It was her sister Josephine who told her, in broken sentences; veiled hints that revealed in half concealing. Her husband’s friend Richards was there, too, near her. It was he who had been in the newspaper office when intelligence of the railroad disaster was received, with Brently Mallard’s name leading the list of “killed.” He had only taken the time to assure himself of its truth by a second telegram, and had hastened to forestall any less careful, less tender friend in bearing the sad message.

She did not hear the story as many women have heard the same, with a paralyzed inability to accept its significance. She wept at once, with sudden, wild abandonment, in her sister’s arms. When the storm of grief had spent itself she went away to her room alone. She would have no one follow her.

There stood, facing the open window, a comfortable, roomy armchair. Into this she sank, pressed down by a physical exhaustion that haunted her body and seemed to reach into her soul.

She could see in the open square before her house the tops of trees that were all aquiver with the new spring life. The delicious breath of rain was in the air. In the street below a peddler was crying his wares. The notes of a distant song which some one was singing reached her faintly, and countless sparrows were twittering in the eaves.

There were patches of blue sky showing here and there through the clouds that had met and piled one above the other in the west facing her window.

She sat with her head thrown back upon the cushion of the chair, quite motionless, except when a sob came up into her throat and shook her, as a child who has cried itself to sleep continues to sob in its dreams.

She was young, with a fair, calm face, whose lines bespoke repression and even a certain strength. But now there was a dull stare in her eyes, whose gaze was fixed away off yonder on one of those patches of blue sky. It was not a glance of reflection, but rather indicated a suspension of intelligent thought.

There was something coming to her and she was waiting for it, fearfully. What was it? She did not know; it was too subtle and elusive to name. But she felt it, creeping out of the sky, reaching toward her through the sounds, the scents, the color that filled the air.

Now her bosom rose and fell tumultuously. She was beginning to recognize this thing that was approaching to possess her, and she was striving to beat it back with her will—as powerless as her two white slender hands would have been. When she abandoned herself a little whispered word escaped her slightly parted lips. She said it over and over under hte breath: “free, free, free!” The vacant stare and the look of terror that had followed it went from her eyes. They stayed keen and bright. Her pulses beat fast, and the coursing blood warmed and relaxed every inch of her body.

She did not stop to ask if it were or were not a monstrous joy that held her. A clear and exalted perception enabled her to dismiss the suggestion as trivial. She knew that she would weep again when she saw the kind, tender hands folded in death; the face that had never looked save with love upon her, fixed and gray and dead. But she saw beyond that bitter moment a long procession of years to come that owuld belong to her absolutely. And she opened and spread her arms out to them in welcome.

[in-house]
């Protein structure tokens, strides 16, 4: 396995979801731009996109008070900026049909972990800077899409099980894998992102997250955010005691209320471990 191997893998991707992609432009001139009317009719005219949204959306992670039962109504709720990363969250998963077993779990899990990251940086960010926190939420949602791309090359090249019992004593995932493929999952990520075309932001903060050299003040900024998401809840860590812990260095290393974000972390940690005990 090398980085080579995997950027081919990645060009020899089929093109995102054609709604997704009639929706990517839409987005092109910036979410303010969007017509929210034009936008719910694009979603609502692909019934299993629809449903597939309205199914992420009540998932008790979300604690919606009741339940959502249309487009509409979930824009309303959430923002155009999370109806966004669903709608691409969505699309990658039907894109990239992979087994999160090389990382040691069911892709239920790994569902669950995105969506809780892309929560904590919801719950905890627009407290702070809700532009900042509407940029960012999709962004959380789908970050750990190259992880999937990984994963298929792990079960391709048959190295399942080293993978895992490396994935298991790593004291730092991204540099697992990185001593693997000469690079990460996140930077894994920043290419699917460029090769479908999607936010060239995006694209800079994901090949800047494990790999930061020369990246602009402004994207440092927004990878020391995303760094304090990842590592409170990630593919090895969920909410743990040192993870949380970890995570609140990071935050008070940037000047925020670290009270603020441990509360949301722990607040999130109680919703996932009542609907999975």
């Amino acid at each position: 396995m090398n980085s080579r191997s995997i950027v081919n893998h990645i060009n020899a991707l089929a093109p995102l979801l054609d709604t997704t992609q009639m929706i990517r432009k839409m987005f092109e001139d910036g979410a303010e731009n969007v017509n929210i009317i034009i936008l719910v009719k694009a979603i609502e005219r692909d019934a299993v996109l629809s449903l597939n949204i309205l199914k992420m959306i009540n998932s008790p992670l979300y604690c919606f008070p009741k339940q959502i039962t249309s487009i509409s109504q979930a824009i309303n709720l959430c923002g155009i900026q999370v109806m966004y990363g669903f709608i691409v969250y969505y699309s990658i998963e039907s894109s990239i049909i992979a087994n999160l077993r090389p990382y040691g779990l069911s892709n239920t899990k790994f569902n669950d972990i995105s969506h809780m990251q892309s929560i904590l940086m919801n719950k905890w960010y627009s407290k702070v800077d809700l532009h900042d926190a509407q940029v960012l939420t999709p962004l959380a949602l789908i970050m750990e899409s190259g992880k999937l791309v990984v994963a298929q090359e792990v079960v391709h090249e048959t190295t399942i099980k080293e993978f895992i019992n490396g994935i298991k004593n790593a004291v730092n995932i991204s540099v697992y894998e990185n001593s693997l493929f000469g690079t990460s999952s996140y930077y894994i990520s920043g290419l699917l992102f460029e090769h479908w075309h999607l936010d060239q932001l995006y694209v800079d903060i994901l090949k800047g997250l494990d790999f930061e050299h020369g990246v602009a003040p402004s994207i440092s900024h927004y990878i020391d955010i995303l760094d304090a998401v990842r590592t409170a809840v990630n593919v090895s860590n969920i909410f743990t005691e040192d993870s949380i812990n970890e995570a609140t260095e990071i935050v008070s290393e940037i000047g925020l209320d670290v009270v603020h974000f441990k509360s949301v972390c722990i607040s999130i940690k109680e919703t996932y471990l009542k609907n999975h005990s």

There would be no one to live for during those coming years; she would live for herself. There would be no powerful will bending hers in that blind persistence with which men and women believe they ahve a right to impose a private will upon a fellow-creature. A kind intention or a cruel intention made the act seem no less a crime as she looked upon it in that brief moment of illumination.

And yet she had loved him—sometimes. Often she had not. What did it matter! What could love, the unsolved mystery, count for in the face of this possession of self-assertion which she suddenly recognized as the strongest impulse of her being!

"Free! Body and soul free!" she kept whispering.

Josephine was kneeling before the closed door with her lips to the keyhold, imploring for admission. “Louise, open the door! I beg; open the door—you will make yourself ill. What are you doing, Louise? For heaven’s sake open the door.”

"Go away. I am not making myself ill." No; she was drinking in a very elixir of life through that open window.

Her fancy was running riot along those days ahead of her. Spring days, and summer days, and all sorts of days that would be her own. She breathed a quick prayer that life might be long. It was only yesterday she had thought with a shudder that life might be long.

She arose at length and opened the door to her sister’s importunities. There was a feverish triumph in her eyes, and she carried herself unwittingly like a goddess of Victory. She clasped her sister’s waist, and together they descended the stairs. Richards stood waiting for them at the bottom.

Some one was opening the front door with a latchkey. It was Brently Mallard who entered, a little travel-stained, composedly carrying his grip-sack and umbrella. He had been far from the scene of the accident, and did not even know there had been one. He stood amazed at Josephine’s piercing cry; at Richards’ quick motion to screen him from the view of his wife.

When the doctors came they said she had died of heart disease—of the joy that kills.